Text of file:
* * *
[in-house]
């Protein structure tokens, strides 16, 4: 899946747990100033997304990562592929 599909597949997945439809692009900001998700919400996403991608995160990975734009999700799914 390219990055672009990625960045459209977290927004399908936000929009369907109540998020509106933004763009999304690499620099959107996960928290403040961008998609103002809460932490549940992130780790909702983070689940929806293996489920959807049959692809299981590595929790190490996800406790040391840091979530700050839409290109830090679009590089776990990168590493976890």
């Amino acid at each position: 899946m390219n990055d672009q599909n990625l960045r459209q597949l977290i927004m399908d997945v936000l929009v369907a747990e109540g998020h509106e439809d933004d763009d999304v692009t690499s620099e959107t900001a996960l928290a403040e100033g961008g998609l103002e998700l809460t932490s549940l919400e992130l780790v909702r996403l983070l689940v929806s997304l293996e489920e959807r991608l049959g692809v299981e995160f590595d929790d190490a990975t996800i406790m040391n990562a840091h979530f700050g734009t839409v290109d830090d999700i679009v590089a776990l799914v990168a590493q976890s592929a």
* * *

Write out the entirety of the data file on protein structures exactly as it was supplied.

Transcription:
[in-house]
């Protein structure tokens, strides 16, 4: 899946747990100033997304990562592929 599909597949997945439809692009900001998700919400996403991608995160990975734009999700799914 390219990055672009990625960045459209977290927004399908936000929009369907109540998020509106933004763009999304690499620099959107996960928290403040961008998609103002809460932490549940992130780790909702983070689940929806293996489920959807049959692809299981590595929790190490996800406790040391840091979530700050839409290109830090679009590089776990990168590493976890």
């Amino acid at each position: 899946m390219n990055d672009q599909n990625l960045r459209q597949l977290i927004m399908d997945v936000l929009v369907a747990e109540g998020h509106e439809d933004d763009d999304v692009t690499s620099e959107t900001a996960l928290a403040e100033g961008g998609l103002e998700l809460t932490s549940l919400e992130l780790v909702r996403l983070l689940v929806s997304l293996e489920e959807r991608l049959g692809v299981e995160f590595d929790d190490a990975t996800i406790m040391n990562a840091h979530f700050g734009t839409v290109d830090d999700i679009v590089a776990l799914v990168a590493q976890s592929a």